Home Ad Exchange News Hard Hit By Coronavirus, Disney Suffers From Park Closures And Loss Of Live Sports

Hard Hit By Coronavirus, Disney Suffers From Park Closures And Loss Of Live Sports

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Disney and COVID-19
Disney Parks are closed. Broadcast and TV advertising is down. Movie releases and Broadway shows have no theaters to play in. Cruise ships are docked. Live sports have been canceled, decreasing ESPN viewership. Disney retail stores are closed, and film production has halted.

Many companies are weathering the economic effects of the coronavirus pandemic because they’ve diversified their revenue. But for Disney, almost every point of diversification has been felled by the coronavirus pandemic.

“The pandemic has hit us hard,” Disney Chairman Bob Iger told investors on the company’s Q2 earnings call Tuesday. But Disney is “exceptionally resilient,” which will get it through the tough times ahead.

Disney’s diluted earnings per share declined 93% to $0.26, down from $3.53 in the prior-year quarter, one of its main metrics of success. Although revenue increased 21% to $18 billion, operating income declined 37% to $2.4 billion and cash flow declined 30% to $1.9 billion.

Advertising impact

The loss of live sports has negatively affected ESPN’s advertising revenue much more than broadcast, such as ABC and local news.

Disney is seeing declines in advertising in categories including travel and tourism, theatrical releases, domestic auto, retail and restaurants, CFO Christine M. McCarthy said. While advertisers in financial services, DTC, streaming, tech, telecom and CPG “opportunistically” increased spend in April and May, that boost won’t make up for anticipated declines next quarter, she said.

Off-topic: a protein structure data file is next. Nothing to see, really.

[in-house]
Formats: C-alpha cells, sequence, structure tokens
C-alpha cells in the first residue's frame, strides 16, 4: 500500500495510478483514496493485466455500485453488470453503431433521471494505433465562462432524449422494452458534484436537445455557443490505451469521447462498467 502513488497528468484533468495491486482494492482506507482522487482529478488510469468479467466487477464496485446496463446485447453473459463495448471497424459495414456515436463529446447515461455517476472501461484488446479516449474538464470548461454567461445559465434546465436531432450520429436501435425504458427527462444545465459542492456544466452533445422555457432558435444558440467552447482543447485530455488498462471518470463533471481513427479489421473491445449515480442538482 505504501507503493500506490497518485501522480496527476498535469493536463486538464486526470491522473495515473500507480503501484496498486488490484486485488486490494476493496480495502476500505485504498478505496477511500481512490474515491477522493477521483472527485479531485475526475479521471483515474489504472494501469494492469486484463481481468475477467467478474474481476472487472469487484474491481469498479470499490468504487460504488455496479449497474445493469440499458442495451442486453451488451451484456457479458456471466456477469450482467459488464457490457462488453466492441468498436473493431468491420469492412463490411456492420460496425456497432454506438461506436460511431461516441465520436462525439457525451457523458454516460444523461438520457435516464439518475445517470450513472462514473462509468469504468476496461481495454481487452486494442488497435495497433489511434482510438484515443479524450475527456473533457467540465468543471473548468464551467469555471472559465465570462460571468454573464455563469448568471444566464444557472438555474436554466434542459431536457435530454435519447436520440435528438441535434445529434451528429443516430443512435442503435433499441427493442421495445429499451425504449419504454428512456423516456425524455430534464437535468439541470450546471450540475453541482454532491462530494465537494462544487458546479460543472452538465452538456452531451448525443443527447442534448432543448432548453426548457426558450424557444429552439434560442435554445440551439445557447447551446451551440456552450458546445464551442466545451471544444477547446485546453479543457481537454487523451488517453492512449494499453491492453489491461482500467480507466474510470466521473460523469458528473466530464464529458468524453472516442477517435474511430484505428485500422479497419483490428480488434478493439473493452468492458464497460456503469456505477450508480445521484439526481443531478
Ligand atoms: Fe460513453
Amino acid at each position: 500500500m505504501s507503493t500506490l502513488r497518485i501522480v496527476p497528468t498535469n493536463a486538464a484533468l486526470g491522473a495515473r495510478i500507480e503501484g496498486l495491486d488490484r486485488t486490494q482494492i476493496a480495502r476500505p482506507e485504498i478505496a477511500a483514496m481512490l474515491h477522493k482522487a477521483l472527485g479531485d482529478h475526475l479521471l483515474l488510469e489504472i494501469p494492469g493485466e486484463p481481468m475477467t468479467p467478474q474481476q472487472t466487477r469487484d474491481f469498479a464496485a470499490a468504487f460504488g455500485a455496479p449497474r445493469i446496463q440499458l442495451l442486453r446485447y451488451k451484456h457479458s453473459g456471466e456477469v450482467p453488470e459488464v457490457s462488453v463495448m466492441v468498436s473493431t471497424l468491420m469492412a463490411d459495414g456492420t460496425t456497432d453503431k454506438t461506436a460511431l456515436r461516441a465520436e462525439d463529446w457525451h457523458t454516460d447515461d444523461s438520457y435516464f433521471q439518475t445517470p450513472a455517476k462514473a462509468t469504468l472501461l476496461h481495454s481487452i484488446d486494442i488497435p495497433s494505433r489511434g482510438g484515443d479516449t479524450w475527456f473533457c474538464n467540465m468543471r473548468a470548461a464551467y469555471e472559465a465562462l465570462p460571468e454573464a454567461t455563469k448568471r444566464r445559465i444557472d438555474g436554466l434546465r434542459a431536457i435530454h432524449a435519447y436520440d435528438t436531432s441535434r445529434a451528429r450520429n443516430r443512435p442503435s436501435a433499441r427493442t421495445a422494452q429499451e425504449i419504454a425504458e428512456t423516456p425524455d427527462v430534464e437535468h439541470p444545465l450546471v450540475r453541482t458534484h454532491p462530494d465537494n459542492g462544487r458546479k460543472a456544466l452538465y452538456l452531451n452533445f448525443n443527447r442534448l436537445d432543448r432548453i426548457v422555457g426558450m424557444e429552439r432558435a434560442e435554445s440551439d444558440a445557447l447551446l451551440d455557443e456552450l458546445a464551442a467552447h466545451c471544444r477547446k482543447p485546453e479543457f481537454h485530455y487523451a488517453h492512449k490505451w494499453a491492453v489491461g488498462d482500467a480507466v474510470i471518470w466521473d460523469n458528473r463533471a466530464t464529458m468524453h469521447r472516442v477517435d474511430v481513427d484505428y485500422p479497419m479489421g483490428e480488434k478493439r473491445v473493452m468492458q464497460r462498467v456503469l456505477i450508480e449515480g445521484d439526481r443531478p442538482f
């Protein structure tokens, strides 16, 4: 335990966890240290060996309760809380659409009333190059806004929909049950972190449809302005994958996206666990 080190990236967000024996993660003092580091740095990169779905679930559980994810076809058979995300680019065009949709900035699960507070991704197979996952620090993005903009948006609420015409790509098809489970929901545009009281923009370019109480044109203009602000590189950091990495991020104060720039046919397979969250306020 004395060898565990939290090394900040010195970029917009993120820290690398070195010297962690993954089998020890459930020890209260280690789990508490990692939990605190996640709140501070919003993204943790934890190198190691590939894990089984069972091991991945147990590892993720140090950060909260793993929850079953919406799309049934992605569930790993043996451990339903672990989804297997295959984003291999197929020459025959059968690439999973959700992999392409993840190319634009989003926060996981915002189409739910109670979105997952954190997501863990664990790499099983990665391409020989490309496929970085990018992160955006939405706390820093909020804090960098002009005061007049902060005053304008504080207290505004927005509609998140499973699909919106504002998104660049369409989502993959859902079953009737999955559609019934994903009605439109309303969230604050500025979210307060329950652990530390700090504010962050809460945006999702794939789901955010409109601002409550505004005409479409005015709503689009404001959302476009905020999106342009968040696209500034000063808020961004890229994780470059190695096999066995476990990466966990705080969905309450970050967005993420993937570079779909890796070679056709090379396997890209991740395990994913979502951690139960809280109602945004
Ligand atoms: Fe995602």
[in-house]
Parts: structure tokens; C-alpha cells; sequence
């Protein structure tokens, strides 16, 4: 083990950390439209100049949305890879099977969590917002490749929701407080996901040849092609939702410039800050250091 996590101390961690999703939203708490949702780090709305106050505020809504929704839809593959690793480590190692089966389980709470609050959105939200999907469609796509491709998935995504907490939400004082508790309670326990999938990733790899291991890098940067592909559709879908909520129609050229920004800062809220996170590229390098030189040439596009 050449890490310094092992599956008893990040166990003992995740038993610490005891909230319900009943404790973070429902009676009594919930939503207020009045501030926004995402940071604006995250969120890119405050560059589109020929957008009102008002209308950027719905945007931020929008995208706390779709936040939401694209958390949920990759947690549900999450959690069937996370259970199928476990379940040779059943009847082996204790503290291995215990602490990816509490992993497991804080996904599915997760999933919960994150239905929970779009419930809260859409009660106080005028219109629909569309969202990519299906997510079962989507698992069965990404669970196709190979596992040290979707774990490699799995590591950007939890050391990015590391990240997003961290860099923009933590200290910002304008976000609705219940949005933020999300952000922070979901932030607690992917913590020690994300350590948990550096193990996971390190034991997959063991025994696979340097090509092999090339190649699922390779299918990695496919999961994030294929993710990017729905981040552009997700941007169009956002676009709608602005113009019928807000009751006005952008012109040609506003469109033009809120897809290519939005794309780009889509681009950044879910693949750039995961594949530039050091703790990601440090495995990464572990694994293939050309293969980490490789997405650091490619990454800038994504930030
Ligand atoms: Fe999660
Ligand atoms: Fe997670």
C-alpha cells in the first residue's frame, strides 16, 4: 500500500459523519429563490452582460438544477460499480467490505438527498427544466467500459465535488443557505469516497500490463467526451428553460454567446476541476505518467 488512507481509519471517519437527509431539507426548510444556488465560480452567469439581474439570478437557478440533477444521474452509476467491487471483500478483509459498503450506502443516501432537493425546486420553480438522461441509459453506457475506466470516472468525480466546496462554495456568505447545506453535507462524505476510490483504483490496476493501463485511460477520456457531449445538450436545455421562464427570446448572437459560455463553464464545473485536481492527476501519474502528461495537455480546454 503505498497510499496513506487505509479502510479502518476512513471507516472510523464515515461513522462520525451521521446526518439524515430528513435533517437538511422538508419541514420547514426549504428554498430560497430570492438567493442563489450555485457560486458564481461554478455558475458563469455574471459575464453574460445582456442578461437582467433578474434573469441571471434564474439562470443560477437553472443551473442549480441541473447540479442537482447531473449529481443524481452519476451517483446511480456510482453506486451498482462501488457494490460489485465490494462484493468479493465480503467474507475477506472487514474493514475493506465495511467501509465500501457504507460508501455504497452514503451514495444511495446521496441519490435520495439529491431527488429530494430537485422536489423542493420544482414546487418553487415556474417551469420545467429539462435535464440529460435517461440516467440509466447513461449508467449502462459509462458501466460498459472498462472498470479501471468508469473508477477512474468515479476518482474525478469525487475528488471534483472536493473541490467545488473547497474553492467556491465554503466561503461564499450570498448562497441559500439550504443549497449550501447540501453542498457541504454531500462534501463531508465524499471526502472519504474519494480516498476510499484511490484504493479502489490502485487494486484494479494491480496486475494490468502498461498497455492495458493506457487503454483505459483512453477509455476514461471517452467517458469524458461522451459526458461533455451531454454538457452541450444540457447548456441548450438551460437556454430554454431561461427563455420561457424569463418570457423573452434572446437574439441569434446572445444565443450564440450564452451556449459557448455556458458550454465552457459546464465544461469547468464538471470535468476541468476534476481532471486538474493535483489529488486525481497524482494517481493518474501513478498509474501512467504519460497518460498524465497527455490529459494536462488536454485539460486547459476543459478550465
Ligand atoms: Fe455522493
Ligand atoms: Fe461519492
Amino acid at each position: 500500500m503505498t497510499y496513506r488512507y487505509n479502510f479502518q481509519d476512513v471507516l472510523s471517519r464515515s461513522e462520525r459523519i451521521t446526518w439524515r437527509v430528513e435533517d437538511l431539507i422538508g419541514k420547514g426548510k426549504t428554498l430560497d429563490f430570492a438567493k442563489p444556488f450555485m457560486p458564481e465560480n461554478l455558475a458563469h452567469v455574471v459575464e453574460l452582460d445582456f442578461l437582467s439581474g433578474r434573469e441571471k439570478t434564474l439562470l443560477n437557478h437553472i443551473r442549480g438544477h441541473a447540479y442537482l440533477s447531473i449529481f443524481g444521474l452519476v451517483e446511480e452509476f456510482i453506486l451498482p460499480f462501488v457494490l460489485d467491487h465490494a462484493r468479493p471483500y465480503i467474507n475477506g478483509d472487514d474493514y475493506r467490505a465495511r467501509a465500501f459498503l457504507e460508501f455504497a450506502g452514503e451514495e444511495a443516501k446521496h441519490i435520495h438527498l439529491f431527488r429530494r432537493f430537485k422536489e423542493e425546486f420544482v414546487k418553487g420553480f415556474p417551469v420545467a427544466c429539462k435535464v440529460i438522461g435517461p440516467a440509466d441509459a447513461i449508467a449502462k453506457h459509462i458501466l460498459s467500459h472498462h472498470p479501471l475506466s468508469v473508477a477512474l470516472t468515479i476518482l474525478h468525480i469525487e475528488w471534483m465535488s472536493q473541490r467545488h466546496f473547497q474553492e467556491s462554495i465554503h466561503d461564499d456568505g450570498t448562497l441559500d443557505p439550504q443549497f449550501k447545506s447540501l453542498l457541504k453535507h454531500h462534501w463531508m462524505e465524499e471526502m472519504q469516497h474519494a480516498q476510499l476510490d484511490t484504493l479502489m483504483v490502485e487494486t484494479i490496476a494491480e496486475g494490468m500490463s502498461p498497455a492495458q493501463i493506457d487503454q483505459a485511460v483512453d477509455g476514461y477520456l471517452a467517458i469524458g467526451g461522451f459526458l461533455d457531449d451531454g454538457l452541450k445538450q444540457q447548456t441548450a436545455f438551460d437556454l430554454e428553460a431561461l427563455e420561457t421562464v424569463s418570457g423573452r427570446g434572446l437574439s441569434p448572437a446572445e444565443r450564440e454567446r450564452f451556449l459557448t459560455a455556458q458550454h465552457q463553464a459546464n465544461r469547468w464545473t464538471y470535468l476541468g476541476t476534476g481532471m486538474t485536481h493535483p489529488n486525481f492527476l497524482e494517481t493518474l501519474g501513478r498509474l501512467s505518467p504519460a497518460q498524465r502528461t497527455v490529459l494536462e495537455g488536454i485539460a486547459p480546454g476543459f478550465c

Disney didn’t talk about how its own advertising and marketing investment plans have changed due to the coronavirus pandemic – though its business spans categories seeing increased ad investment (streaming) and decreased investment (travel and theatrical releases).

Streaming upswing

Disney Plus is up to 54.5 million subscribers as of Star Wars Day (May the Fourth). The streaming service’s subscription count was already two years ahead of most analyst predictions when it hit 50 million subscribers in early April. Hulu subscribers rose 27% year over year to 32.1 million.

Like NBCUniversal, Disney is also routing some of its theatrical content into the Disney Plus platform. Disney will release “Artemis Fowl” via Disney Plus on June 12 instead of theatrically. And Pixar’s “Onward,” which released theatrically in early March just before movie theaters closed, appeared on Disney Plus just two weeks after opening in theaters, giving the platform an enviably strong content roster.

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But all isn’t bright in streaming. Disney never planned to make money in streaming in its first years, as it invested in original content and global marketing, so the current rise in viewers isn’t helping Disney’s bottom line.

Although revenues increased from $1.1 billion to $4.1 billion during the quarter, the streaming sector’s operating loss increased from $385 million to $812 million.

Disney Parks

Disney’s parks, cruises and hotels all shuttered due to the coronavirus pandemic. Disney Shanghai and Hong Kong closed in January, the Tokyo park in February and Disney World, Disneyland and Disneyland Paris all closed during the last two weeks of March.

The people running those parks have been furloughed. Disney paid employees for 5 weeks before furloughing more than 100,000 employees, mostly in its parks division. And it’s paying their health insurance while they’re out of work.

But Disney Shanghai will be reopening May 11 with crowd density control measures in place, slowly ramping up to the maximum allowable capacity of 30% in the first few weeks of reopening.

And although Disney Cruise Line will probably be the last part of the business to restart, its customers are repeat vacationers and a Disney poll indicated they want to cruise again and trust the business to act responsibly.

“We think people will resume familiar activities,” incoming CEO Bob Chapek told investors. “Things that make them feel happy and connected with family and friends.”

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